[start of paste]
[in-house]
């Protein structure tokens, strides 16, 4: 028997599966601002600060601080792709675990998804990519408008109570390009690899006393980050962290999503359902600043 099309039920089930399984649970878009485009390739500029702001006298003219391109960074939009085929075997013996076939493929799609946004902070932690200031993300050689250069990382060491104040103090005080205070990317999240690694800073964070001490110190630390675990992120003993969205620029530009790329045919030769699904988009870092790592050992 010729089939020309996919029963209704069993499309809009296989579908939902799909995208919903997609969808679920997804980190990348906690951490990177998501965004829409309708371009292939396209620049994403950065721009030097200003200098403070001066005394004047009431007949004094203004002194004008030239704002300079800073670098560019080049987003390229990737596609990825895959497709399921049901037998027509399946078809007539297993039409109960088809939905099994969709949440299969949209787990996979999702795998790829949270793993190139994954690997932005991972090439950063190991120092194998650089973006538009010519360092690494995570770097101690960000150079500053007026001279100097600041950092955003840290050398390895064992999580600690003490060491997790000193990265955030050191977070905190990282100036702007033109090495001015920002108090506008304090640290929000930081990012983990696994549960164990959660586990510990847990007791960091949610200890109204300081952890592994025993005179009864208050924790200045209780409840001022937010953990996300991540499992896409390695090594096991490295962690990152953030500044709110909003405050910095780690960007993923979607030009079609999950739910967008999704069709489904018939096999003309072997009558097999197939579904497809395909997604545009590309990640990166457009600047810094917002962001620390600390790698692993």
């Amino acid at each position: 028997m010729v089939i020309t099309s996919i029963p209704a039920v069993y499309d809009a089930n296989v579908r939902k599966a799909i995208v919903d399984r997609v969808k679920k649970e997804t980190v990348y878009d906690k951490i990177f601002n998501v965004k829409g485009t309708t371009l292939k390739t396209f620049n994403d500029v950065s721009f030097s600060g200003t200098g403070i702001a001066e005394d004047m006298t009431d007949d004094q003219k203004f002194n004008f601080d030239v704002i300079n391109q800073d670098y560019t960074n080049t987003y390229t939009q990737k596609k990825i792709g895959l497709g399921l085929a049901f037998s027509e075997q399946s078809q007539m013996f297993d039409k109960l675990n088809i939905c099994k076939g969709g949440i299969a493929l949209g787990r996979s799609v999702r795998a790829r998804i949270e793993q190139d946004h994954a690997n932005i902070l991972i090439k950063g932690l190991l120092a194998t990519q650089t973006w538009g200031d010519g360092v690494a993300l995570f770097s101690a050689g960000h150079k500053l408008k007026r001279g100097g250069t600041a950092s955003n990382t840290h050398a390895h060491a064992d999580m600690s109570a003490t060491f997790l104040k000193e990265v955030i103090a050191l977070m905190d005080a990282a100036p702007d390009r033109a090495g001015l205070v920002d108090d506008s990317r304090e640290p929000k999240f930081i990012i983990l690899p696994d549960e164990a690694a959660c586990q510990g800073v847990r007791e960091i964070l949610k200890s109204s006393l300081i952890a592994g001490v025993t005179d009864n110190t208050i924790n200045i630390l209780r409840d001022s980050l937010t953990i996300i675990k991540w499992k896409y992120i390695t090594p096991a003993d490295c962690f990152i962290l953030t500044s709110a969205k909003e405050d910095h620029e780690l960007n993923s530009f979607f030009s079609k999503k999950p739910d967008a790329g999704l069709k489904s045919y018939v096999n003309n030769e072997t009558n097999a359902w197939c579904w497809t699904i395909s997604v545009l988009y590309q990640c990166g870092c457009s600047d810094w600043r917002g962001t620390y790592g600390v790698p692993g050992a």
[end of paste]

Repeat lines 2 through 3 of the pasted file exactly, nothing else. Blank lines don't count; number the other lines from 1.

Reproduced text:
């Protein structure tokens, strides 16, 4: 028997599966601002600060601080792709675990998804990519408008109570390009690899006393980050962290999503359902600043 099309039920089930399984649970878009485009390739500029702001006298003219391109960074939009085929075997013996076939493929799609946004902070932690200031993300050689250069990382060491104040103090005080205070990317999240690694800073964070001490110190630390675990992120003993969205620029530009790329045919030769699904988009870092790592050992 010729089939020309996919029963209704069993499309809009296989579908939902799909995208919903997609969808679920997804980190990348906690951490990177998501965004829409309708371009292939396209620049994403950065721009030097200003200098403070001066005394004047009431007949004094203004002194004008030239704002300079800073670098560019080049987003390229990737596609990825895959497709399921049901037998027509399946078809007539297993039409109960088809939905099994969709949440299969949209787990996979999702795998790829949270793993190139994954690997932005991972090439950063190991120092194998650089973006538009010519360092690494995570770097101690960000150079500053007026001279100097600041950092955003840290050398390895064992999580600690003490060491997790000193990265955030050191977070905190990282100036702007033109090495001015920002108090506008304090640290929000930081990012983990696994549960164990959660586990510990847990007791960091949610200890109204300081952890592994025993005179009864208050924790200045209780409840001022937010953990996300991540499992896409390695090594096991490295962690990152953030500044709110909003405050910095780690960007993923979607030009079609999950739910967008999704069709489904018939096999003309072997009558097999197939579904497809395909997604545009590309990640990166457009600047810094917002962001620390600390790698692993």
């Amino acid at each position: 028997m010729v089939i020309t099309s996919i029963p209704a039920v069993y499309d809009a089930n296989v579908r939902k599966a799909i995208v919903d399984r997609v969808k679920k649970e997804t980190v990348y878009d906690k951490i990177f601002n998501v965004k829409g485009t309708t371009l292939k390739t396209f620049n994403d500029v950065s721009f030097s600060g200003t200098g403070i702001a001066e005394d004047m006298t009431d007949d004094q003219k203004f002194n004008f601080d030239v704002i300079n391109q800073d670098y560019t960074n080049t987003y390229t939009q990737k596609k990825i792709g895959l497709g399921l085929a049901f037998s027509e075997q399946s078809q007539m013996f297993d039409k109960l675990n088809i939905c099994k076939g969709g949440i299969a493929l949209g787990r996979s799609v999702r795998a790829r998804i949270e793993q190139d946004h994954a690997n932005i902070l991972i090439k950063g932690l190991l120092a194998t990519q650089t973006w538009g200031d010519g360092v690494a993300l995570f770097s101690a050689g960000h150079k500053l408008k007026r001279g100097g250069t600041a950092s955003n990382t840290h050398a390895h060491a064992d999580m600690s109570a003490t060491f997790l104040k000193e990265v955030i103090a050191l977070m905190d005080a990282a100036p702007d390009r033109a090495g001015l205070v920002d108090d506008s990317r304090e640290p929000k999240f930081i990012i983990l690899p696994d549960e164990a690694a959660c586990q510990g800073v847990r007791e960091i964070l949610k200890s109204s006393l300081i952890a592994g001490v025993t005179d009864n110190t208050i924790n200045i630390l209780r409840d001022s980050l937010t953990i996300i675990k991540w499992k896409y992120i390695t090594p096991a003993d490295c962690f990152i962290l953030t500044s709110a969205k909003e405050d910095h620029e780690l960007n993923s530009f979607f030009s079609k999503k999950p739910d967008a790329g999704l069709k489904s045919y018939v096999n003309n030769e072997t009558n097999a359902w197939c579904w497809t699904i395909s997604v545009l988009y590309q990640c990166g870092c457009s600047d810094w600043r917002g962001t620390y790592g600390v790698p692993g050992a």